The Mitochondrial Free Radical Theory of Aging

Aubrey de Grey ag24 at
Sat Nov 6 07:33:15 EST 1999

"private" wrote:

> Is it possible to take a cell that does not divide (muscle or nerve,
> right?), then half-way through its normal life span, suck out all its
> mitochondria, then take some mitochondria from a newly made
> non-dividing cell of the same type, and put it into the middle-aged
> cell?

No, but also it would be ineffective anyway.  One of the most important
aspects of mitochondrial biology, which has actually been scandalously
overlooked by most specialists until very recently, is that they are not
static: even in non-dividing cells, they are recycled all the time.  Some
are destroyed (by being engulfed by another subcellular structure, the
lysosomes) and others are replicated, to keep the overall number stable.
This process is VERY poorly understood, but that doesn't mean we can't
infer anything from it; it turns out that we can infer a lot.  A crucial
consequence is that if we replace all of cell X's mitochondria with those
from cell Y, a year or so later cell X's mitochondria will be composed
entirely (except for their DNA) of material synthesised by cell X itself,
because all aspects of mitochondrial biogenesis (such as making the lipids
that form the membrane) are performed by nuclear-coded proteins.

This is why I first began to focus on the mtDNA as the weak link.  But
mitochondrial turnover actually tells us even more than that.  It is now
well established that mutant mtDNA is not spread uniformly across cells
of a given type: rather, a few cells become totally taken over by mutant
mtDNA while most cells have undetectable levels of mutant mtDNA.  This is
what led me to the "reductive hotspot hypothesis" which forms the core of
my present view of how mtDNA mutations may drive aging: basically that the
few (but accumulating) mitochondrially mutant cells are actively toxic,
and cause systemic trouble for the majority of mitochondrially healthy
cells.  (This was first published in J. Anti-Aging Med. 1(1):53-66; an
update incorporating much recent data will appear in the Dec. 1st issue
of Arch. Biochem. Biophys.)

So to come back to your question: if we could identify the cells in the
body which were mitochondrially mutant and replace their mitochondria
with healthy ones -- from other cells of the same individual, would be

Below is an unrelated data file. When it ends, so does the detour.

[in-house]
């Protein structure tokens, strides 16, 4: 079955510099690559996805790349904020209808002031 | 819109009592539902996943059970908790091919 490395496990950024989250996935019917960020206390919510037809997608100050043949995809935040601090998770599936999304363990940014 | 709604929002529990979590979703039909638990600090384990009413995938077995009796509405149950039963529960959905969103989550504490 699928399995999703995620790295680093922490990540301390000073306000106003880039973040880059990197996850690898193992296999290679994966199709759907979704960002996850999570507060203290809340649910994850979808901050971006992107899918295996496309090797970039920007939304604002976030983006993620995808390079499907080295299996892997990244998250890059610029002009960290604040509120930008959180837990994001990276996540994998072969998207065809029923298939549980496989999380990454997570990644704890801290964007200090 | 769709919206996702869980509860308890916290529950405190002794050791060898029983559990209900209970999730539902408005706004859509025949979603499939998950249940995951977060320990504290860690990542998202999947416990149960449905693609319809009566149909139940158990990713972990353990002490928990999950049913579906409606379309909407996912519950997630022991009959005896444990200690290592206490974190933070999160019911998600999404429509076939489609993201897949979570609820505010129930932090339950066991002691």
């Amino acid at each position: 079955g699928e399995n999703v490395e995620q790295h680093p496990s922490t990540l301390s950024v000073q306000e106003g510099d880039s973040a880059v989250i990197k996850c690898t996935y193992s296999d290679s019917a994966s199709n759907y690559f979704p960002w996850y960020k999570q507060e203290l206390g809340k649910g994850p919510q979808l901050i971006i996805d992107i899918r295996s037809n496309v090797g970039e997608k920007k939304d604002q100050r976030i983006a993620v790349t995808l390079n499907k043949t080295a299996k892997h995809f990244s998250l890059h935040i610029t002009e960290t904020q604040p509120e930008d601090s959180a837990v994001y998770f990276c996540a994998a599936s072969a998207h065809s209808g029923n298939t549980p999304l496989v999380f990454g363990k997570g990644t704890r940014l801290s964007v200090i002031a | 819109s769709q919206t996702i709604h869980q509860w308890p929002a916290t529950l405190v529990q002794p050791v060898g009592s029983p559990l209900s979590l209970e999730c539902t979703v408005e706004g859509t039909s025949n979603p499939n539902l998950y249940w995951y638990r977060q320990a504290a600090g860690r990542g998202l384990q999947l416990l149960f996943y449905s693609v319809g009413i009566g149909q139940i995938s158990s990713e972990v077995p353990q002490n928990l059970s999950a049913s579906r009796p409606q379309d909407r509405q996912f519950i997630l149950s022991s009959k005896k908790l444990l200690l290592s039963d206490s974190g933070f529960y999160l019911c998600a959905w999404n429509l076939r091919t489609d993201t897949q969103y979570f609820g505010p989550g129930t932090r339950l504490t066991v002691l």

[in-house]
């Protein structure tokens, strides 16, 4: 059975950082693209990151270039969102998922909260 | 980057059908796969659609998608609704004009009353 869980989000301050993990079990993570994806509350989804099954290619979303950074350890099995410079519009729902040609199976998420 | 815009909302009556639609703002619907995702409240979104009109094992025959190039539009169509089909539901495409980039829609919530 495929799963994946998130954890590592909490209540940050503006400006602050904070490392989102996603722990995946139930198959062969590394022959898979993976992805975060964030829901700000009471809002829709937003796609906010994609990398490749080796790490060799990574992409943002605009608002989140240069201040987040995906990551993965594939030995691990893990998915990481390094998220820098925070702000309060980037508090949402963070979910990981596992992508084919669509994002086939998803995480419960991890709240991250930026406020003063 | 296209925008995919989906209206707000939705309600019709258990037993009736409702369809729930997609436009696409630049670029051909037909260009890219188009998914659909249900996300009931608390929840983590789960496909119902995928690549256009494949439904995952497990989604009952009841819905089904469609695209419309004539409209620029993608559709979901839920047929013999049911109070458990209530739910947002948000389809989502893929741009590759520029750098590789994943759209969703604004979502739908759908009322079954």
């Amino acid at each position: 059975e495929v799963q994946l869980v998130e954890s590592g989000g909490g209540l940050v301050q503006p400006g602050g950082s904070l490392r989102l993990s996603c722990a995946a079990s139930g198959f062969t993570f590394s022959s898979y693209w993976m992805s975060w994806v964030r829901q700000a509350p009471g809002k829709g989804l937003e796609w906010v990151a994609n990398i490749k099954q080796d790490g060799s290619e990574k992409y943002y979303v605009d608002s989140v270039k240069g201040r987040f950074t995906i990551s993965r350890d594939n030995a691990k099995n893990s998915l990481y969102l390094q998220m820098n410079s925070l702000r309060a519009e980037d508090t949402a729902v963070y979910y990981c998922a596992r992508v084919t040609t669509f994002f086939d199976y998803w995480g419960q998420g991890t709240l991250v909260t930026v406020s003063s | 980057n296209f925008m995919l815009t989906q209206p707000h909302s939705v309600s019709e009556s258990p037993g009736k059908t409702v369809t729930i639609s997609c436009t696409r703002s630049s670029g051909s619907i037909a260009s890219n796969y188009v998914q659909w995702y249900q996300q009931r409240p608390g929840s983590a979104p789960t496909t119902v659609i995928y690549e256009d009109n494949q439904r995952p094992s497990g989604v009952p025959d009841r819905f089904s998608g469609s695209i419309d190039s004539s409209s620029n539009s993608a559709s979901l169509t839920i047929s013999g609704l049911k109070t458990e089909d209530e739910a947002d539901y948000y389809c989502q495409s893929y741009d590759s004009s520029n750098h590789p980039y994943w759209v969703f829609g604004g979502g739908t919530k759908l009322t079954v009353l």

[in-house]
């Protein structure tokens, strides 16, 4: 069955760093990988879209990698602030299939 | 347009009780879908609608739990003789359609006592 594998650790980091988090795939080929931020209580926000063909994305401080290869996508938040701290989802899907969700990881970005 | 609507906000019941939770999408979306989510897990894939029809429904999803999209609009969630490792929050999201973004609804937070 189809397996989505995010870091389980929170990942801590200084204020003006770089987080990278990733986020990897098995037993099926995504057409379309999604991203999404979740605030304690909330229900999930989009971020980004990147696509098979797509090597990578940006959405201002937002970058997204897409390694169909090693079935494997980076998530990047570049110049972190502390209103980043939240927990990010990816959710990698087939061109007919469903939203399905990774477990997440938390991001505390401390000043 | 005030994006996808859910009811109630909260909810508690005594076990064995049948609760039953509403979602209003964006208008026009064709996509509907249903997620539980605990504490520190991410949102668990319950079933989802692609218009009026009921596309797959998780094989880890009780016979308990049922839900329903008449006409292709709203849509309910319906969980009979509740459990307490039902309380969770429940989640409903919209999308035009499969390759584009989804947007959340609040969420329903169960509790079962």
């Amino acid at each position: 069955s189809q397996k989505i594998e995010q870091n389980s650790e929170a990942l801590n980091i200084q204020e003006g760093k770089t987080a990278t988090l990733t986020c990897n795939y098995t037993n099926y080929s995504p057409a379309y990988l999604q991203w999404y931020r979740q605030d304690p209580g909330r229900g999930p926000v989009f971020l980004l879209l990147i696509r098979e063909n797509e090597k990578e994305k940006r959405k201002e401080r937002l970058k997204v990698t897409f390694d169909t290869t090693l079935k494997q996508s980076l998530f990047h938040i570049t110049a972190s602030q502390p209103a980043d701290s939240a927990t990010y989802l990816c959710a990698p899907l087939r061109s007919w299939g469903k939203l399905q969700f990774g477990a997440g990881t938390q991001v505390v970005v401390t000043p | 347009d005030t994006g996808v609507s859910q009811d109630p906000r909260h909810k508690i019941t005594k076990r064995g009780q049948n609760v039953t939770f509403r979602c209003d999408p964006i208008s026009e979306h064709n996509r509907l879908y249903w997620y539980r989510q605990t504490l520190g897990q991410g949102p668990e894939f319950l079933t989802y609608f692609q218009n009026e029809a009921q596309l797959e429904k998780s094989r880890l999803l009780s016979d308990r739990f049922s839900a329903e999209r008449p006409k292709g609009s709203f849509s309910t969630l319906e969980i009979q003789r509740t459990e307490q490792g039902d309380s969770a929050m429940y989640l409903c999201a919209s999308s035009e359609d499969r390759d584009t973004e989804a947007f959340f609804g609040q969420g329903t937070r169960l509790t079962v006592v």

enough -- then yes, we'd be improving the situation.  But such a
treatment is not presently feasible.

Conveniently, however, Michael Mader wrote:

> what methods do you propose to slow mitochondrial aging?  (i understand
> if you are reluctant to answer since it is probably in your new book :))

The intervention in which I have the most confidence in the long term is
the one I alluded to in a recent post: complementing the mtDNA by nuclear
versions of its 13 protein-coding genes.  The mitochondrion is made up of
around 1000 different proteins, of which only 13 are encoded in the mtDNA.
The rest are nuclear-coded and are synthesised in the cytosol (outside the
mitochondrion) and imported, using very sophisticated machinery known as
the TIM/TOM complex.  The idea, then, is to make versions of the 13 (the
"dirty baker's dozen", as I seem to be calling them these days) which we
could introduce into the nuclear DNA; they would be altered so as to be
imported into the mitochondria, where they would be incorporated as if
they had been synthesised inside the mitochondria.  The potential value
of this treatment is that whenever a cell's mtDNA starts to become mutant
it will still have working mitochondria because the nuclear-coded copy
will still be working.  (This is just the same as when a mutation occurs
in a nuclear-coded gene, of most of which we have two copies: the other
copy generally suffices.)  Making this work in humans obviously requires
very big advances in gene therapy, but I think those advances are likely,
since so many people are currently working on it; moreover, we can do
the same experiment in mice already (since we know how to get transgenes
into the mouse germ line).  There are other obstacles, however....

Aubrey de Grey

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